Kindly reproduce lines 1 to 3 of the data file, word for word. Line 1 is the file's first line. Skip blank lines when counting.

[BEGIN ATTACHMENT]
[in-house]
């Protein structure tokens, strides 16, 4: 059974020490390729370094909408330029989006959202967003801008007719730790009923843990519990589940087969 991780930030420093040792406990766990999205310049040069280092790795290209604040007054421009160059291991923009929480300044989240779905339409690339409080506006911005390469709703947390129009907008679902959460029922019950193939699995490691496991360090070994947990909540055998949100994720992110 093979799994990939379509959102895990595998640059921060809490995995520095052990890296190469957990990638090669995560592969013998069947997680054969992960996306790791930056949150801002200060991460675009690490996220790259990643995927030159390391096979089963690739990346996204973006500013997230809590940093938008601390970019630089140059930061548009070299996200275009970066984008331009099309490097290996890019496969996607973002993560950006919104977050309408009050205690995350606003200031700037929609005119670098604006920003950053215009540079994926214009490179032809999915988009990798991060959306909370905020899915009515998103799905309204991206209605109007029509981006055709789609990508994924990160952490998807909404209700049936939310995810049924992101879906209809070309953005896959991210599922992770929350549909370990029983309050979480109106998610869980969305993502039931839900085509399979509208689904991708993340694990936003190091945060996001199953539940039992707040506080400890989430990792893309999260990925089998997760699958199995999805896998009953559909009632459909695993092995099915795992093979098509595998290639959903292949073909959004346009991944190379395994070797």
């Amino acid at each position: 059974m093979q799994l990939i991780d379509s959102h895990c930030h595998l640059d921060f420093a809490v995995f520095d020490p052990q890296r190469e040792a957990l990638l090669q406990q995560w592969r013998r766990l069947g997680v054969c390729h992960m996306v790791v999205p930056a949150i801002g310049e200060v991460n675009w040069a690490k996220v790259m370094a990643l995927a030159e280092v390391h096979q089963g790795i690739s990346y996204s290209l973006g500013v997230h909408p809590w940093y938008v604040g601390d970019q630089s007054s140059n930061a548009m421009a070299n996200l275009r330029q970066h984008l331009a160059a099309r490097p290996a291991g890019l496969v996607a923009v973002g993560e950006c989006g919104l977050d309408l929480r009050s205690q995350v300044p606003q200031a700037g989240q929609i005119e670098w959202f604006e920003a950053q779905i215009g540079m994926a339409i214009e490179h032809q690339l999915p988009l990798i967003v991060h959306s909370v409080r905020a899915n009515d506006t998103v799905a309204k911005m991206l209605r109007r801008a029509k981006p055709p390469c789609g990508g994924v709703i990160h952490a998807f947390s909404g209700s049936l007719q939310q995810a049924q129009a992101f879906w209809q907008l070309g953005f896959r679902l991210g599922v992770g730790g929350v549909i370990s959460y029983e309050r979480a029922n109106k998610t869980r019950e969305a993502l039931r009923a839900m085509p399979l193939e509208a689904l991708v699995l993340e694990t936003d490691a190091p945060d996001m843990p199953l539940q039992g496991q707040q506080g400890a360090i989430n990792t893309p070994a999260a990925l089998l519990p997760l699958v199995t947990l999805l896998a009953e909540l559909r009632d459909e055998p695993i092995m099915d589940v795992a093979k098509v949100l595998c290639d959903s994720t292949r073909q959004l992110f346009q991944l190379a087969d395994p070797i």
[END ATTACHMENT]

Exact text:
[in-house]
């Protein structure tokens, strides 16, 4: 059974020490390729370094909408330029989006959202967003801008007719730790009923843990519990589940087969 991780930030420093040792406990766990999205310049040069280092790795290209604040007054421009160059291991923009929480300044989240779905339409690339409080506006911005390469709703947390129009907008679902959460029922019950193939699995490691496991360090070994947990909540055998949100994720992110 093979799994990939379509959102895990595998640059921060809490995995520095052990890296190469957990990638090669995560592969013998069947997680054969992960996306790791930056949150801002200060991460675009690490996220790259990643995927030159390391096979089963690739990346996204973006500013997230809590940093938008601390970019630089140059930061548009070299996200275009970066984008331009099309490097290996890019496969996607973002993560950006919104977050309408009050205690995350606003200031700037929609005119670098604006920003950053215009540079994926214009490179032809999915988009990798991060959306909370905020899915009515998103799905309204991206209605109007029509981006055709789609990508994924990160952490998807909404209700049936939310995810049924992101879906209809070309953005896959991210599922992770929350549909370990029983309050979480109106998610869980969305993502039931839900085509399979509208689904991708993340694990936003190091945060996001199953539940039992707040506080400890989430990792893309999260990925089998997760699958199995999805896998009953559909009632459909695993092995099915795992093979098509595998290639959903292949073909959004346009991944190379395994070797």
């Amino acid at each position: 059974m093979q799994l990939i991780d379509s959102h895990c930030h595998l640059d921060f420093a809490v995995f520095d020490p052990q890296r190469e040792a957990l990638l090669q406990q995560w592969r013998r766990l069947g997680v054969c390729h992960m996306v790791v999205p930056a949150i801002g310049e200060v991460n675009w040069a690490k996220v790259m370094a990643l995927a030159e280092v390391h096979q089963g790795i690739s990346y996204s290209l973006g500013v997230h909408p809590w940093y938008v604040g601390d970019q630089s007054s140059n930061a548009m421009a070299n996200l275009r330029q970066h984008l331009a160059a099309r490097p290996a291991g890019l496969v996607a923009v973002g993560e950006c989006g919104l977050d309408l929480r009050s205690q995350v300044p606003q200031a700037g989240q929609i005119e670098w959202f604006e920003a950053q779905i215009g540079m994926a339409i214009e490179h032809q690339l999915p988009l990798i967003v991060h959306s909370v409080r905020a899915n009515d506006t998103v799905a309204k911005m991206l209605r109007r801008a029509k981006p055709p390469c789609g990508g994924v709703i990160h952490a998807f947390s909404g209700s049936l007719q939310q995810a049924q129009a992101f879906w209809q907008l070309g953005f896959r679902l991210g599922v992770g730790g929350v549909i370990s959460y029983e309050r979480a029922n109106k998610t869980r019950e969305a993502l039931r009923a839900m085509p399979l193939e509208a689904l991708v699995l993340e694990t936003d490691a190091p945060d996001m843990p199953l539940q039992g496991q707040q506080g400890a360090i989430n990792t893309p070994a999260a990925l089998l519990p997760l699958v199995t947990l999805l896998a009953e909540l559909r009632d459909e055998p695993i092995m099915d589940v795992a093979k098509v949100l595998c290639d959903s994720t292949r073909q959004l992110f346009q991944l190379a087969d395994p070797i």